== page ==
I’m african-american-ish.

I had the luxury to work at the satellite office of a well-known Fortune 500 company prior to being promoted to its much larger arm. Working at a smaller corporate location allowed me to explore my natural instinct to put my hands on and learn everything about everything, especially things outside the scope of my job.

The manager of the office was old school.  He grew up in the days when females took on a more secretarial role, and, besides my supervisor, all other employees were male.  My supervisor had worked for the company for 20 years and everything she did, was the way she did what she did, and the girl before me, who had worked there for 10 years, did things the way she was taught.

So, imagine the strain brought about when my wet behind the ears self came in and started asking questions about why things were being done a certain way and then making suggestions about how they might be made better.  For my supervisor, I was a nightmare but for the manager and other supervisors, I was a breath of fresh air.

Even so, the manager treated me like his secretary, complete with sitting across from him and taking his notes, transcribing his thoughts, assisting with phone messages, etc.   None of this was in my job description.  He would often call my name from his office down the hallway, versus ringing me by phone or getting up to talk to me.  One day, he must have called me about six times in a two hour period and that sixth time, without thinking, I shouted,

“Yessa Massa, I’s a comin’ Massa.  Please don’ sell me Massa! I’s a comin’!”

Mind you, I was pissed when I shouted it and immediately regretted how quickly the sentence formed in my brain to exit my mouth without review.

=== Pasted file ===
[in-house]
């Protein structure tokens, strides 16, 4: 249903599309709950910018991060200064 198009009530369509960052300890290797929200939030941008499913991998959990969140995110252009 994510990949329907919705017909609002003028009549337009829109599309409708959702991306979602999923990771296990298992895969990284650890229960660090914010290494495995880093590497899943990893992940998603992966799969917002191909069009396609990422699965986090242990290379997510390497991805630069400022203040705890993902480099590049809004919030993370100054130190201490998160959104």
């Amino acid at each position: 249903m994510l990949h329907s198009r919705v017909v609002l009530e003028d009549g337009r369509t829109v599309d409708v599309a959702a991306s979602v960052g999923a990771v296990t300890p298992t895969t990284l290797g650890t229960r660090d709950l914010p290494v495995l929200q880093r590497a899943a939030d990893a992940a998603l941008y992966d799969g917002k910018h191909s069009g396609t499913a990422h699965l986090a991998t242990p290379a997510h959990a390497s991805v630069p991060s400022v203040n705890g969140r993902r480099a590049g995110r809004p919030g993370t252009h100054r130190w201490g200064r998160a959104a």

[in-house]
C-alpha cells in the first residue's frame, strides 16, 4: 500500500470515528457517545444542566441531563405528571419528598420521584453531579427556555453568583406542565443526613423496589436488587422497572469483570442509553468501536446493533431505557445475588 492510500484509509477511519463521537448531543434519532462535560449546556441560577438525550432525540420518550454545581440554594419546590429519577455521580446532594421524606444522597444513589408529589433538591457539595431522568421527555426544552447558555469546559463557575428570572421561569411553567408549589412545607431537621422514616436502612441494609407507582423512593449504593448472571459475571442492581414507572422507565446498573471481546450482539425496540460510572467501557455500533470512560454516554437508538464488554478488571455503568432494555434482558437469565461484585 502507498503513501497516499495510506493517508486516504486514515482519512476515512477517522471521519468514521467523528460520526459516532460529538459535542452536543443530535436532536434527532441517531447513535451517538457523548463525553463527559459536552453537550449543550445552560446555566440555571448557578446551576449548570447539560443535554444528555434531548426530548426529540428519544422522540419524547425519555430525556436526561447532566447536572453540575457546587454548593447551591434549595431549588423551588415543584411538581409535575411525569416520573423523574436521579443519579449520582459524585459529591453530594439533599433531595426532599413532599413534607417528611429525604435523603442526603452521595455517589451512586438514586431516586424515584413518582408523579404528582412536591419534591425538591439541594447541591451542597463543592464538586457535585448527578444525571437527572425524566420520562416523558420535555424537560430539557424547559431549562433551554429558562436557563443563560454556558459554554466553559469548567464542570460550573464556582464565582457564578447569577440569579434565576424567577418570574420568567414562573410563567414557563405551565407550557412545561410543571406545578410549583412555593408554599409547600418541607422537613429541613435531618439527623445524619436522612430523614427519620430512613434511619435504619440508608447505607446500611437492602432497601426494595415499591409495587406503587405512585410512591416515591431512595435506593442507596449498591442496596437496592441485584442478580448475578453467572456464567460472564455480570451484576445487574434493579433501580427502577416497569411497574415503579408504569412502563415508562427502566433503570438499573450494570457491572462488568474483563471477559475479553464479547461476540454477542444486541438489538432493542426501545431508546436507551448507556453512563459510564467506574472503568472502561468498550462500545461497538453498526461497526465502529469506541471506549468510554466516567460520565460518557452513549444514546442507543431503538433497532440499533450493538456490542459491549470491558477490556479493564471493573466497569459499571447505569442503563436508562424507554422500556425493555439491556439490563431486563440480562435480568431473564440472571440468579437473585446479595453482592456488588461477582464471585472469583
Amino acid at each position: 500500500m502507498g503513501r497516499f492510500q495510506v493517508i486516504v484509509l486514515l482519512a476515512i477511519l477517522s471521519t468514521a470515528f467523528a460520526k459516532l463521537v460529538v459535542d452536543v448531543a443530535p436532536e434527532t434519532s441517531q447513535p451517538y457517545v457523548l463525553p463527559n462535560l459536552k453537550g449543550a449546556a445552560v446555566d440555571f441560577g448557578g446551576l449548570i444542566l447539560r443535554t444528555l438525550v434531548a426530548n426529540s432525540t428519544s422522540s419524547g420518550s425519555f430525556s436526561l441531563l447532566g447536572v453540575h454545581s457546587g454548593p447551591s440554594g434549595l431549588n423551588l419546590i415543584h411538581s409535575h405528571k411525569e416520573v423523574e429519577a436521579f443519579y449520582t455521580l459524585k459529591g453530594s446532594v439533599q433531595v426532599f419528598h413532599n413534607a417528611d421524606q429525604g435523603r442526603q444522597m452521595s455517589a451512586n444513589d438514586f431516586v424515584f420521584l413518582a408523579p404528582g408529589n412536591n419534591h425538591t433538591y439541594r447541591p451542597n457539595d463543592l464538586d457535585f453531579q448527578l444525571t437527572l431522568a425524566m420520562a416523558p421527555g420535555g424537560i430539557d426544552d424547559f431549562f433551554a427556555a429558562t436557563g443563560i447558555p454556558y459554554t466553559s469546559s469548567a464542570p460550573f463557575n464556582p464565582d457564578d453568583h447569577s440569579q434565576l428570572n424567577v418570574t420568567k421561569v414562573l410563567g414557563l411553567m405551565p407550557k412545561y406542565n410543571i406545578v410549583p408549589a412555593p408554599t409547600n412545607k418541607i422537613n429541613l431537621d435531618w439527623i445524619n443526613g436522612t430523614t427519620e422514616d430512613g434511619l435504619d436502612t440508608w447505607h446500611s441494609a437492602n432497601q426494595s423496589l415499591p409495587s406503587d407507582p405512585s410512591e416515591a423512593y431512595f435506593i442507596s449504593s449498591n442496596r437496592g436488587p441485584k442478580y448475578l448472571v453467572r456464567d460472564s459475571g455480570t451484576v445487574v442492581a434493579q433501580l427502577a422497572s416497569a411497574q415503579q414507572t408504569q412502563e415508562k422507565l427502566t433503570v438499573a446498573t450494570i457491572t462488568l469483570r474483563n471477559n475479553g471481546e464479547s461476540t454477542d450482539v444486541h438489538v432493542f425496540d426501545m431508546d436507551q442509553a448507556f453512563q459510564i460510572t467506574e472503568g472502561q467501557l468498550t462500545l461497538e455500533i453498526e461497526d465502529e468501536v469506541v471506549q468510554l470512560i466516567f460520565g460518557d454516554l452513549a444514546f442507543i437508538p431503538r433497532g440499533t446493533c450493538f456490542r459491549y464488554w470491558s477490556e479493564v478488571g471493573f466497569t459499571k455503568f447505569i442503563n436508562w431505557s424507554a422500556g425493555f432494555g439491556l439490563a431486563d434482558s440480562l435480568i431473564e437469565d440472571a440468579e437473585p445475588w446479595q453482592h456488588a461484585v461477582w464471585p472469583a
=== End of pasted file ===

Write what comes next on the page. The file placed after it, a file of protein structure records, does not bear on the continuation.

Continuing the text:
However, the laughter that ensued in the whole office, bringing supervisors out into the hallway and crying in tears, made it worth it.  I will always remember how he sheepishly looked at me and how it made an impact.  He never called out to me again after that day.

This same man, now passed, was an encourager to me.  Even though I had little to no experience, and even though my ideas went against what had been done, he gave me free reign to dig my hands into things to make long lasting changes.

When I left this office in promotion to the larger one, they held a going away party for me. Everyone stood in a circle to share one thing they would miss about me.

He was last, and when it was his turn he gave me a briefcase. He told me he appreciated my contributions and the love I put into my work.  He said that he saw me running my own company someday and he wished me the best.  Coming from this seven foot, old-school gentle giant, it meant a whole lot.

What am I grateful for?

  • Understanding in a more holistic way, that it is true that we teach others how to treat us.
  • The value of an encouraging word and its ability to be converted to seed.  I had not before this considered business ownership and it would be ten years before I got the courage to let that seed grow.
  • The value of developing a patient heart. I look back and realize that at the time the seed had been planted, I would not have been able to handle the fruit it would bear.  I needed to be fortified first, so, I find value also in the paths traveled and those before me, however crooked and painful they may seem.
  • The importance of acknowledging what you love in a person, along with a slight sense of urgency in telling them since you may not have the opportunity later, and, it may positively impact the trajectory of their life.
  • The importance of witness and testimony, for there is power in both telling your story and hearing others. You are not alone, and all things are possible.